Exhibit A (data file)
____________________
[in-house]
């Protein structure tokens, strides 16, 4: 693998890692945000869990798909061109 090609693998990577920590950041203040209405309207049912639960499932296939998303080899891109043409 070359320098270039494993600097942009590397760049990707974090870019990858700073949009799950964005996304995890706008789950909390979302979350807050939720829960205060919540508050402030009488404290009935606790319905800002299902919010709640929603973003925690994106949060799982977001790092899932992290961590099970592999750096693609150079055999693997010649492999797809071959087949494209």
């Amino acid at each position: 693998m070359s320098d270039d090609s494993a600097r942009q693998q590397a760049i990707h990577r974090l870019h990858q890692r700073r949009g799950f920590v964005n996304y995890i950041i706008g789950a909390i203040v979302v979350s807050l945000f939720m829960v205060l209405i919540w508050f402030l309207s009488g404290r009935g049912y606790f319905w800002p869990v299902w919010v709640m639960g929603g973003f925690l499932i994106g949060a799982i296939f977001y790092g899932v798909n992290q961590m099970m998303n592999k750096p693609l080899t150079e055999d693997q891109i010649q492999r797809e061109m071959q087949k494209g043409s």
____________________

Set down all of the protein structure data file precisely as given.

[in-house]
């Protein structure tokens, strides 16, 4: 693998890692945000869990798909061109 090609693998990577920590950041203040209405309207049912639960499932296939998303080899891109043409 070359320098270039494993600097942009590397760049990707974090870019990858700073949009799950964005996304995890706008789950909390979302979350807050939720829960205060919540508050402030009488404290009935606790319905800002299902919010709640929603973003925690994106949060799982977001790092899932992290961590099970592999750096693609150079055999693997010649492999797809071959087949494209």
């Amino acid at each position: 693998m070359s320098d270039d090609s494993a600097r942009q693998q590397a760049i990707h990577r974090l870019h990858q890692r700073r949009g799950f920590v964005n996304y995890i950041i706008g789950a909390i203040v979302v979350s807050l945000f939720m829960v205060l209405i919540w508050f402030l309207s009488g404290r009935g049912y606790f319905w800002p869990v299902w919010v709640m639960g929603g973003f925690l499932i994106g949060a799982i296939f977001y790092g899932v798909n992290q961590m099970m998303n592999k750096p693609l080899t150079e055999d693997q891109i010649q492999r797809e061109m071959q087949k494209g043409s």